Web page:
This story didn't even start on United States soil.
Both of Eno Benjamin’s parents, Lawrence and Helen Ekpo, are of Nigerian descent. Benjamin’s birth name is Enotobong, which means “God’s Gift” in his family’s native tongue. It also is the reason why those letters remain at the beginning of the biography session contained within his Twitter profile.
Benjamin performed at a high level and put together a historic four-year varsity career at Wylie East High School in Texas. He tallied 7,546 career rushing yards and 111 total touchdowns and finished as the 10th-best running back prospect in the country. Benjamin originally committed to Iowa but de-committed in October 2016. He then signed with Arizona State.
As an early enrollee, Benjamin started his career in a reserved role and mainly on special teams — totaling 142 yards on 23 carries while also returning six kickoffs for 119 yards in 2017.
Then, Benjamin experienced a breakout sophomore season. He started in all 13 games the 2018 season and went on to break the school’s single-season rushing record (1,642 yards) last set in 1972 by Woody Green, who recorded 1,565 yards. Benjamin also recorded 16 touchdowns. During his final season for the Sun Devils, he rushed for 1,083 yards and 10 scores while also recording 42 receptions for 347 yards and two touchdowns. Benjamin became the first player from Arizona State to rush for 1,000 yards in back-to-back seasons since Freddie Williams from 1974-75.
Now on his way to the NFL, I had a chance to spend last weekend talking with Benjamin as he walked me through his Texas childhood, career as a Sun Devil, future aspirations and his next venture playing in the 2020 Reese's Senior Bowl.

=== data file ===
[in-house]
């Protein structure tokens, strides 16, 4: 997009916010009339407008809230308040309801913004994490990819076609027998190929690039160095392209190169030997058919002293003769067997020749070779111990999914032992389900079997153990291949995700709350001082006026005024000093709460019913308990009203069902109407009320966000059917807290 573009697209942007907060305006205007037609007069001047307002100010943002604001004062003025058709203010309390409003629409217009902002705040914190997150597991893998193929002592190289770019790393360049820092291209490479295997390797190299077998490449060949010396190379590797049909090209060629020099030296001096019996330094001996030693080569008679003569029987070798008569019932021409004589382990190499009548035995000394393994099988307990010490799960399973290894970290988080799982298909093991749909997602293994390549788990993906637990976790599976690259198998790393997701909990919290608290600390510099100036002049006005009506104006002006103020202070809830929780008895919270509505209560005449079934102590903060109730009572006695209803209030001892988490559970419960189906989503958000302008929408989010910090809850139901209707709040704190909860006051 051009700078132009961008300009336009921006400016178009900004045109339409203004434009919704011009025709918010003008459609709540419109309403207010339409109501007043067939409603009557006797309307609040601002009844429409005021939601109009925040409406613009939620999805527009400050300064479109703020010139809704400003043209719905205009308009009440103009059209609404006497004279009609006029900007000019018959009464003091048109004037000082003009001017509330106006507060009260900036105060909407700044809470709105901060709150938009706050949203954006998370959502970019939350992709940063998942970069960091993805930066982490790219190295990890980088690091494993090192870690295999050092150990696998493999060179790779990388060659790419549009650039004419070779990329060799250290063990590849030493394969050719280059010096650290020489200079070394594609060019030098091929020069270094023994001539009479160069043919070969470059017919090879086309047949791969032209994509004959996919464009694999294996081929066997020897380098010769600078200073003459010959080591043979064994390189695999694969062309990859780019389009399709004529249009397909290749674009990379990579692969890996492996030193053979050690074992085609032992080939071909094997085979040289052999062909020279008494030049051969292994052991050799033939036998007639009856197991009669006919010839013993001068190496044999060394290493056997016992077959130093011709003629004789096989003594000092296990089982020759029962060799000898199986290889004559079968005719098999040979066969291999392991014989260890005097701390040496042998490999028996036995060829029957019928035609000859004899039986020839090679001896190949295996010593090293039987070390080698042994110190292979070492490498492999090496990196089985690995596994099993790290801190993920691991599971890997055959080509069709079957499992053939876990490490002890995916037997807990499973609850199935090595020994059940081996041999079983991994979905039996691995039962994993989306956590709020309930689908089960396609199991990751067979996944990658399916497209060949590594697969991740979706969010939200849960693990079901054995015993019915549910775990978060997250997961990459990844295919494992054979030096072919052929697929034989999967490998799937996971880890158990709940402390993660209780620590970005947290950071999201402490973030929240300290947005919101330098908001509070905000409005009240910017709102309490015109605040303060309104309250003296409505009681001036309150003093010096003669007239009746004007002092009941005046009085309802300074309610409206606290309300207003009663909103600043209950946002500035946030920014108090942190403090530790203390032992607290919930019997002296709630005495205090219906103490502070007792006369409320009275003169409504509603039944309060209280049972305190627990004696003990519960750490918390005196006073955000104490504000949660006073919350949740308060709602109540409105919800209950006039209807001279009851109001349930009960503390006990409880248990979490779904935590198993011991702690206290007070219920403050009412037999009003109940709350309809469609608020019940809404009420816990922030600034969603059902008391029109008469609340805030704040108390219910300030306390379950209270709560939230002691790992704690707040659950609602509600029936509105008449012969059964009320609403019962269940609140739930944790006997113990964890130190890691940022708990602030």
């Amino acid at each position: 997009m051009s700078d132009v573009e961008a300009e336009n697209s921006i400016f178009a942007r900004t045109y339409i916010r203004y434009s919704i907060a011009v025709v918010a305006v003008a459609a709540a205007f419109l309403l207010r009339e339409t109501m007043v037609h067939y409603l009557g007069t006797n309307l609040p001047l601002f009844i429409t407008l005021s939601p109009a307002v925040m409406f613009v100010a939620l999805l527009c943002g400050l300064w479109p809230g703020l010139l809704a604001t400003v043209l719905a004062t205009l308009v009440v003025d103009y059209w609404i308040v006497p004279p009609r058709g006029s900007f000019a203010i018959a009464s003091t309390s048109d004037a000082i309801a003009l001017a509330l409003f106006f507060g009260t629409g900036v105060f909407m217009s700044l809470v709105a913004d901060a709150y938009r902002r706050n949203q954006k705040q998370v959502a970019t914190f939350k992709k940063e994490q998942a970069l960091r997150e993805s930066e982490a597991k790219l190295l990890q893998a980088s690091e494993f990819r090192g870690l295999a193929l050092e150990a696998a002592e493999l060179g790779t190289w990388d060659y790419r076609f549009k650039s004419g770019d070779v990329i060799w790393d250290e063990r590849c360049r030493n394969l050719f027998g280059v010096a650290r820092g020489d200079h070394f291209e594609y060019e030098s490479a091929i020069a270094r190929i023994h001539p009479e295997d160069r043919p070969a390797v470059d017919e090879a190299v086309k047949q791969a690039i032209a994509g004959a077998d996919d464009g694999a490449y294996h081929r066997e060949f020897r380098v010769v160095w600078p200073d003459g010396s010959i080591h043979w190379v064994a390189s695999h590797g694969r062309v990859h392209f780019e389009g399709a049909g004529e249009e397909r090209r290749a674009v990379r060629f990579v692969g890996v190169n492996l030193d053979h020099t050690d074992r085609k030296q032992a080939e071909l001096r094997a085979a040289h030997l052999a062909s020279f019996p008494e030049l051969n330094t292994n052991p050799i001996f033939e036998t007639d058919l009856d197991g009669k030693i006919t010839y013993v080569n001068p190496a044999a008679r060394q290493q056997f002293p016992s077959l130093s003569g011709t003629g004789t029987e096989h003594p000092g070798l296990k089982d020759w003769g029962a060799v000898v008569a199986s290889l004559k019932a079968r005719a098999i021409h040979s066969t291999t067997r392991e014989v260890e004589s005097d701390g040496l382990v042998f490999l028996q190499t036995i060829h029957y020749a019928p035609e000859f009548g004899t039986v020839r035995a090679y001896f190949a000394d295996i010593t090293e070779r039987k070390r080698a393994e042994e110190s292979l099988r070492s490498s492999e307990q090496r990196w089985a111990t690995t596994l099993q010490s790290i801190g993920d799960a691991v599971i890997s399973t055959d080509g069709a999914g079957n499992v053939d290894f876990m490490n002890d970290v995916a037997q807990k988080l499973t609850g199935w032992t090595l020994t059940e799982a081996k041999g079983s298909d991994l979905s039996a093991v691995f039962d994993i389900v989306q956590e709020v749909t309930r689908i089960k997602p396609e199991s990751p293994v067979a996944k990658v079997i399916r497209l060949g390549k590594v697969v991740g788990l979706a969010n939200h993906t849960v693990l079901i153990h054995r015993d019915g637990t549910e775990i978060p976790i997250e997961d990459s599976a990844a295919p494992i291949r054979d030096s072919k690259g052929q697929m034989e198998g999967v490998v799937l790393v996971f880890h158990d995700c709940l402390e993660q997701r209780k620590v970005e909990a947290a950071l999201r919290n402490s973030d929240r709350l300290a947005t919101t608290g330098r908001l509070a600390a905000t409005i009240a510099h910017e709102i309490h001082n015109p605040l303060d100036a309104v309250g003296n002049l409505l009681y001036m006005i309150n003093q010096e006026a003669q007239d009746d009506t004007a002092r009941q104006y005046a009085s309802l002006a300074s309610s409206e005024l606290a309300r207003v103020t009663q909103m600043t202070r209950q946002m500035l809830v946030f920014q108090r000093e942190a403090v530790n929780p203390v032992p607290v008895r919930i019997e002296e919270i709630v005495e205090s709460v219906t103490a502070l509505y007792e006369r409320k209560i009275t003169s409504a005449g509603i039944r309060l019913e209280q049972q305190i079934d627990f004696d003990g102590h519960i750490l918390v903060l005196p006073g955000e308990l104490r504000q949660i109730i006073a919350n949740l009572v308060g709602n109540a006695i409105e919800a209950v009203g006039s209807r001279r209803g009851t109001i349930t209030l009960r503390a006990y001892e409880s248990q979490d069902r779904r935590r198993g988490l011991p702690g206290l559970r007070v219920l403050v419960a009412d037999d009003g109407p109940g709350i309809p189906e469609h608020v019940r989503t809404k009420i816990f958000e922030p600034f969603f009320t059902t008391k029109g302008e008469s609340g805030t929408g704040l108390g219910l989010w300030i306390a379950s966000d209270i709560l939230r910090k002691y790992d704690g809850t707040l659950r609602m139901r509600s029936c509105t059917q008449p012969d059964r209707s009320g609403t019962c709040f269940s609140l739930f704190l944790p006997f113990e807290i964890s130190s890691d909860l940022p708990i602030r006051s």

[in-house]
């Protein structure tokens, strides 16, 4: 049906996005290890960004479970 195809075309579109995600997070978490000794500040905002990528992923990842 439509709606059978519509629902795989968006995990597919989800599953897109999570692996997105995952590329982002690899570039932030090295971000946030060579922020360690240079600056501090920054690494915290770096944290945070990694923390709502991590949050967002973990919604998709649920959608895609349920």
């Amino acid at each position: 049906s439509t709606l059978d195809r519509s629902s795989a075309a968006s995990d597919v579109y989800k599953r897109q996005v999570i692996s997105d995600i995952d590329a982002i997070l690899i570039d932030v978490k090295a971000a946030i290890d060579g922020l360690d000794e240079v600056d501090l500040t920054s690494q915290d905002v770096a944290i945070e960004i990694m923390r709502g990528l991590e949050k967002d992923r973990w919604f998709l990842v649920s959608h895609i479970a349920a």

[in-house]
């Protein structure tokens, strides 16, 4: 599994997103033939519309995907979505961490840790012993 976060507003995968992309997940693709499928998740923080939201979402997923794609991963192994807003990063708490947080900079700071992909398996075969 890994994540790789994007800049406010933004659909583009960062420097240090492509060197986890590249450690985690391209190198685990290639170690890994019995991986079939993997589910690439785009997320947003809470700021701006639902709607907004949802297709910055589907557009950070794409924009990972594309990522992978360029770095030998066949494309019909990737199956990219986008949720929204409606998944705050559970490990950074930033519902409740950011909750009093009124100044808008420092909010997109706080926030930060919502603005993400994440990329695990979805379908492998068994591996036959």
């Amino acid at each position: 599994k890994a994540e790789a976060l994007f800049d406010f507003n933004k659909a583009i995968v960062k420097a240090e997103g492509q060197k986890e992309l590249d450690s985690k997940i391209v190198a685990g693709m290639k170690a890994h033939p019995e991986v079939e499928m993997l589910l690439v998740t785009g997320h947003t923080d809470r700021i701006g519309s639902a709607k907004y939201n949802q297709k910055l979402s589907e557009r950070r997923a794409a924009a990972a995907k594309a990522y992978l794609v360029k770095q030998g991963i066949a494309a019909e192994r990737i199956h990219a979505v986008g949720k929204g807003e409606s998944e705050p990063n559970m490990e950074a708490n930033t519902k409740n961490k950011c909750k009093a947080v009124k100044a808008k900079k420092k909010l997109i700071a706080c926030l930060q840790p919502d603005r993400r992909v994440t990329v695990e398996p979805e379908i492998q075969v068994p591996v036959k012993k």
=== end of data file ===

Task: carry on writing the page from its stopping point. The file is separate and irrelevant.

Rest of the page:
The following transcript has been edited for clarity.
Question: Both of your parents are of Nigerian descent; talk about that experience, how that played a role in your upbringing and how that has helped you to date.
Benjamin: Really, from a young age, my parents were always at work, and it was just me and my brother in the house. Our parents would always tell us to never go outside, but we never listened and we would go anyways. The funny thing about this is, we actually moved houses so we could have a backyard to play because we were always out somewhere. I feel like everything that I do is a resemblance of them and that's exactly how I try to carry myself and go about my business.
Q: You played basketball, soccer and baseball growing up but you didn't play football until the fourth-grade. How did that entire process happen?
B: My brother was the first to play sports and coming from a Nigerian family, soccer was always the sport. I remember always growing up and watching him play basketball and soccer over the summer. I never necessarily thought about the other sports because I always saw my brother scoring goals and I knew I always wanted to do that. I fell in love with the game of soccer and no one really introduced me to football. Football was something that I always saw on TV, but it was never a dream or aspiration to grow up and be one of those guys because it was always about school and soccer.
Q: During your junior year of high school, you played in a playoff game with a separated shoulder that kept popping in and out. Take me through that experience.
B: We were running a trick play and it was a jump pass from me and I was the quarterback. I took a snap and jumped in the air. The guy that I was supposed to throw the ball to didn't get the full play, so he was blocking when I was in mid-air trying to throw the ball to him. Someone came from under me and clipped me, and I ended up landing on my shoulder right before the half. I just remember not thinking about it and laying in the locker room like this really hurts, but I knew we had a bad first half and my team needs me. I just pushed through it. We were in a playoff game and I knew that I couldn't let my boys down.